The Closer I get, the More Dangerous You Look: Trauma and Attachment
We all have attachment styles which shape our responses to people close to us. The attachment styles typically associated with people with traumatic histories pose particular challenges for the development of healthy relationships in adulthood and therapeutic relationships with counsellors and therapists. This workshop will examine how attachment develops, how it is affected by childhood maltreatment, and how it is reflected in adult relationships. Understanding our clients’ attachment styles can help explain intense emotional reactions in relationships, including the therapeutic relationship. Understanding our own attachment styles helps us avoid exacerbating insecure attachment and increase our clients’ sense of security. Participants will have the opportunity to consider their own attachment styles and the implications for their work.
Who Should Attend:
* Frontline Mental Health Workers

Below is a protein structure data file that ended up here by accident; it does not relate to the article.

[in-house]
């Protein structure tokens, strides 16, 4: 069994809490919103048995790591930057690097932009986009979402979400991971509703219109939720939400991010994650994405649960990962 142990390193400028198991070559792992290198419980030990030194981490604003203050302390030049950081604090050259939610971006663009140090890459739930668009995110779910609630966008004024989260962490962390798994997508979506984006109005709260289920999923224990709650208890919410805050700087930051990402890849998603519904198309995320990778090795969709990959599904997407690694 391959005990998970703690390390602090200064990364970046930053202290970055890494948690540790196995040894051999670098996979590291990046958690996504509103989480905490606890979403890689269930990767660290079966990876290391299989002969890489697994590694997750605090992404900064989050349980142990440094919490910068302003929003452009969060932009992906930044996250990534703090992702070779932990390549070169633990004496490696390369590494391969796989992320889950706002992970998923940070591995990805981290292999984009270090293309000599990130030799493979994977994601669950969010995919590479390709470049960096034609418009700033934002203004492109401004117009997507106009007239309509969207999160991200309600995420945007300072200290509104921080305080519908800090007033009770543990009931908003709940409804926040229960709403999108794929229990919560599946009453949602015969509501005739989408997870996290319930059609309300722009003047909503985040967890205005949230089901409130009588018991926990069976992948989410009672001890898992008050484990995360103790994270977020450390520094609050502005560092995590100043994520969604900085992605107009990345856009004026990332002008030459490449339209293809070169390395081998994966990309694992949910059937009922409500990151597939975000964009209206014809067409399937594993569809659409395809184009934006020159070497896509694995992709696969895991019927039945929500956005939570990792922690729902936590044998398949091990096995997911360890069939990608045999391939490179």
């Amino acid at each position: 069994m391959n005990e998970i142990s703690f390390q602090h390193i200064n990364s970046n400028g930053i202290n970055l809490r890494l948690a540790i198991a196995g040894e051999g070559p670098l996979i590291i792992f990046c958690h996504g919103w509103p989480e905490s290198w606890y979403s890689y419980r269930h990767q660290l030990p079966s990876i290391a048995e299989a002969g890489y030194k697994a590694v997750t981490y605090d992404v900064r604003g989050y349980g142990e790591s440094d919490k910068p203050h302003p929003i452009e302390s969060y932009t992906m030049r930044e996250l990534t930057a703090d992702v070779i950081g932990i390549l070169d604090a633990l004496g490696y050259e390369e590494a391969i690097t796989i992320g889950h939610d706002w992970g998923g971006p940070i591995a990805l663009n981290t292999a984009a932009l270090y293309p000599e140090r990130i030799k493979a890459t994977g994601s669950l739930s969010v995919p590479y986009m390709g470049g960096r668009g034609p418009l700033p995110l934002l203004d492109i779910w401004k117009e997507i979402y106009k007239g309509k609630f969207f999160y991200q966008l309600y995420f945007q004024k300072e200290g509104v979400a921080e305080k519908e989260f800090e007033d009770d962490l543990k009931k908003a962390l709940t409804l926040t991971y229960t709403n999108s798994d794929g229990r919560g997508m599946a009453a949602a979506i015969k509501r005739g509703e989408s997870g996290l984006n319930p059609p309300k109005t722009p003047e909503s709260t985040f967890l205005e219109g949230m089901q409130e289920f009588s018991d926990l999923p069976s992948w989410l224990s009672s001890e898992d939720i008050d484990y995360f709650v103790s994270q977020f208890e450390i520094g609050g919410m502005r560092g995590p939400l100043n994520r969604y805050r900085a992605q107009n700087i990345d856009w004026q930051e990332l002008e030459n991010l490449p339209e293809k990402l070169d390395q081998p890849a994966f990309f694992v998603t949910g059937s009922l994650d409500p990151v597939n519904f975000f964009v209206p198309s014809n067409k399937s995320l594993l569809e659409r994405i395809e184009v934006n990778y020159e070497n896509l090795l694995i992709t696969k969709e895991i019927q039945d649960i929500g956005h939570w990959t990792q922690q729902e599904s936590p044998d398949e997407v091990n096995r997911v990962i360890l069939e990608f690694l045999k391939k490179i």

* Students Studying Psychology, Sociology, or Counselling
* Agency Workers who are interested in the information for the development of policies and procedures
About Speaker Dr. Julie Darke:
Julie is a psychologist with the Personality Disorders Service, Providence Care, Mental Health Services. She provides a range of clinical services with the primary focus being group therapy. Consultations and education are primarily related to working with people diagnosed with personality disorders, especially Borderline Personality Disorder, and related areas such as self-harm, dissociative processes, trauma sequelae, and sexuality and gender. Julie has worked for many years with survivors of trauma and has been active in the community with equity-seeking groups and organizations. In addition, she served as a human rights advisor for many years with the Human Rights Office at Queen’s. She obtained her degrees at the University of Western Ontario, the University of New Brunswick, and Queen’s University. Julie is a member of the College of Psychologists of Ontario and the Canadian Psychological Association.